Tonawanda News

May 19, 2013

BOOK NOOK: 'Remarkable Women' an encyclopedic look at N.Y. history

By Paul Lane
The Tonawanda News

— Often lost in the quagmire that is the Empire State’s current state of affairs is what a rich history our home has.

New York has been settled for nearly half a millennium — by Europeans, at least — and has either given birth or refuge to a good number of our nation’s greatest people. Around 100 of those people are highlighted in “Remarkable Women in New York State History,” a book whose title literally needs no further explanation.

The book is a collection of vignettes written by members of the American Association of University Women in New York State, Helen Engel and Marilynn Smiley, who did a good job of trying to maintain a narrative while keeping the book informative. 

But the format inherently prohibits a natural flow, and a menagerie of stories allows for egregious sins such as Muriel Jodst Allerton (a former mayor of Fulton) getting more ink than Susan B. Anthony and Lucille Ball combined. And far too many of the entrants didn’t have their actual birth years listed, simply a 19?? to indicate they either forgot to ask or opted not to.

All in all, though, the book is a worthwhile read. The entries are listed alphabetically and truly do cover every location and era of the state. Covered are everyone from residents of the White House (Eleanor Roosevelt) to the sick house (Clara Barton) and the Erie County Courthouse (Joan Bozer, former county legislator).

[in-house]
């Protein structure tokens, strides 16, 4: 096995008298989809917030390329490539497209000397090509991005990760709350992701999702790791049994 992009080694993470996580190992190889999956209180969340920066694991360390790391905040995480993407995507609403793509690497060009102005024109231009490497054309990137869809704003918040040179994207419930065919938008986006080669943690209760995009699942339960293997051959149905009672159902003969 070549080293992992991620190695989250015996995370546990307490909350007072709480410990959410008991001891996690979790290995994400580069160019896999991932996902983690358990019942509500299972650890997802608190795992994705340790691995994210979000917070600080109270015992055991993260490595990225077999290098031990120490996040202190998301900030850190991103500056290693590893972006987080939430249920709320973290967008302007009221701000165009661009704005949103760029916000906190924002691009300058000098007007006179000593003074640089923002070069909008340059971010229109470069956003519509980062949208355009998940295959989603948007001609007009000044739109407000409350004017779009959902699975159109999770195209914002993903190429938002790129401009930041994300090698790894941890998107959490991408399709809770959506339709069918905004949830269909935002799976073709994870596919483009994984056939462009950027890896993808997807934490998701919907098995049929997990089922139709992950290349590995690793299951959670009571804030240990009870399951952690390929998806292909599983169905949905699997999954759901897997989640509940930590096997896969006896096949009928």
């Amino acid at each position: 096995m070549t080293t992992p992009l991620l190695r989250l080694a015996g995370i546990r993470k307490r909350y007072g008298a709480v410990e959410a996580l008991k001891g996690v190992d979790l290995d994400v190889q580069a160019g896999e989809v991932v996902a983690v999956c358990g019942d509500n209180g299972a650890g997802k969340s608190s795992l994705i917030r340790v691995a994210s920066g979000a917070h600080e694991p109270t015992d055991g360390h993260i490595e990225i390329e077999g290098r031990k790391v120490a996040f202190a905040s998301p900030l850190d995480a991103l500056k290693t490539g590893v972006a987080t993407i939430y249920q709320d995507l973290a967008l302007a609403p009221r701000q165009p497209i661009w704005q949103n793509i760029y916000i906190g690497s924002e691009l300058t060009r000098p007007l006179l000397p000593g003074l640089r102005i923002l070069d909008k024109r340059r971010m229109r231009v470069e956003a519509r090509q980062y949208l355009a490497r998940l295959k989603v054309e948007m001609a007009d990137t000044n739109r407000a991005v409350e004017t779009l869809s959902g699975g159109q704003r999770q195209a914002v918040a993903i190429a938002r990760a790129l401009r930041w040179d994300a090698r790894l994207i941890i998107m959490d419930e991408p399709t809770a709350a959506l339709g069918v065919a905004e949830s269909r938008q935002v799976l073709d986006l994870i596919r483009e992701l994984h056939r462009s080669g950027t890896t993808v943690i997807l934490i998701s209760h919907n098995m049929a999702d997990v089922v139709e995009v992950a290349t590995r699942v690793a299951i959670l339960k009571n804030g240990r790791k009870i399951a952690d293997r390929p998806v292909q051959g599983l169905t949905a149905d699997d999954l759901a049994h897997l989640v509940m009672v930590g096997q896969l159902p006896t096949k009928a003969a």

Far more of the names will probably be unfamiliar to readers, but that’s where the book is at its best. Most readers have already heard of Harriet Tubman, which may be why the write-ups of her and other prominent names seem like poorly constructed Wikipedia pages.

Far more informative are narratives on relative unknowns like Martha Van Rensselaer, the Cattaraugus County native who became a presidential adviser to Herbert Hoover.

She’s not with us anymore, but many of the entrants are. And while some of them were interviewed for this book, it might have been better served with some accompanying quotes or interview excerpts to take away from the encyclopedic feel of the book that can become overwhelming at over more than 300 pages. 

A book of this format, despite the previously mentioned deficiencies, does come with its advantages. Achieving expert status on the history of so many women would be nearly impossible. Spreading the writing duties around allows for more insight into the women, most of who were written about by local historian near where those women live or lived. This allows for a hometown sort of glimpse into these lives that’s often lacking when a work is written by one author.

This book is not great. But it’s good. And it’s a worthwhile addition to the libraries of people who have an interest in the past of this great state.

Contact Paul Lane at


• WHAT: "Remarkable Women in New York State History"

• BY: Edited by Helen Engel and Marilynn Smiley